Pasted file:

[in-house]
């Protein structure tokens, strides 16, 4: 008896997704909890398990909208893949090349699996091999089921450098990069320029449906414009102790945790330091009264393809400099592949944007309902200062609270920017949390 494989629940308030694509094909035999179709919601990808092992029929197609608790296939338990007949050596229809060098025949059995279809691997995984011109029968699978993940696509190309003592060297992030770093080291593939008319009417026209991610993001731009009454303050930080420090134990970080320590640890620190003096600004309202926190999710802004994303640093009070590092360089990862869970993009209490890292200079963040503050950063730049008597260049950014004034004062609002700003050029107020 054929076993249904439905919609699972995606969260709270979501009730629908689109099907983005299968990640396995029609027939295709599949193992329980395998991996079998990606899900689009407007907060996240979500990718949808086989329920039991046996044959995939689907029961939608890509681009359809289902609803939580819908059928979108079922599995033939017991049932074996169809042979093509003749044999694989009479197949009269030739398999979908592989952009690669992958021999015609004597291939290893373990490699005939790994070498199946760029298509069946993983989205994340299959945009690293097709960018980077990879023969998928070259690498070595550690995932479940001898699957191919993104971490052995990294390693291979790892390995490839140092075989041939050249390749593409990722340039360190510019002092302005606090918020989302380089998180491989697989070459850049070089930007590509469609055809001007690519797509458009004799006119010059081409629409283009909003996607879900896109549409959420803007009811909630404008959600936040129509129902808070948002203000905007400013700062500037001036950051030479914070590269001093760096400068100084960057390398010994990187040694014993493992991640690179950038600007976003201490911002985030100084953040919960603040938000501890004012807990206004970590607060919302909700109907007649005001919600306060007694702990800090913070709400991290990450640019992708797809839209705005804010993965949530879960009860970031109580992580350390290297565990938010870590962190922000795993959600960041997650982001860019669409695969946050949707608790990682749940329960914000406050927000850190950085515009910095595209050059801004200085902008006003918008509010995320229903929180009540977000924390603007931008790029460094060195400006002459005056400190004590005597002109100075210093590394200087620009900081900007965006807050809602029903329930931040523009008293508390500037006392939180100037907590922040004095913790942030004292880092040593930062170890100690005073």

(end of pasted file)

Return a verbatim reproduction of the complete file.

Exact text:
[in-house]
């Protein structure tokens, strides 16, 4: 008896997704909890398990909208893949090349699996091999089921450098990069320029449906414009102790945790330091009264393809400099592949944007309902200062609270920017949390 494989629940308030694509094909035999179709919601990808092992029929197609608790296939338990007949050596229809060098025949059995279809691997995984011109029968699978993940696509190309003592060297992030770093080291593939008319009417026209991610993001731009009454303050930080420090134990970080320590640890620190003096600004309202926190999710802004994303640093009070590092360089990862869970993009209490890292200079963040503050950063730049008597260049950014004034004062609002700003050029107020 054929076993249904439905919609699972995606969260709270979501009730629908689109099907983005299968990640396995029609027939295709599949193992329980395998991996079998990606899900689009407007907060996240979500990718949808086989329920039991046996044959995939689907029961939608890509681009359809289902609803939580819908059928979108079922599995033939017991049932074996169809042979093509003749044999694989009479197949009269030739398999979908592989952009690669992958021999015609004597291939290893373990490699005939790994070498199946760029298509069946993983989205994340299959945009690293097709960018980077990879023969998928070259690498070595550690995932479940001898699957191919993104971490052995990294390693291979790892390995490839140092075989041939050249390749593409990722340039360190510019002092302005606090918020989302380089998180491989697989070459850049070089930007590509469609055809001007690519797509458009004799006119010059081409629409283009909003996607879900896109549409959420803007009811909630404008959600936040129509129902808070948002203000905007400013700062500037001036950051030479914070590269001093760096400068100084960057390398010994990187040694014993493992991640690179950038600007976003201490911002985030100084953040919960603040938000501890004012807990206004970590607060919302909700109907007649005001919600306060007694702990800090913070709400991290990450640019992708797809839209705005804010993965949530879960009860970031109580992580350390290297565990938010870590962190922000795993959600960041997650982001860019669409695969946050949707608790990682749940329960914000406050927000850190950085515009910095595209050059801004200085902008006003918008509010995320229903929180009540977000924390603007931008790029460094060195400006002459005056400190004590005597002109100075210093590394200087620009900081900007965006807050809602029903329930931040523009008293508390500037006392939180100037907590922040004095913790942030004292880092040593930062170890100690005073």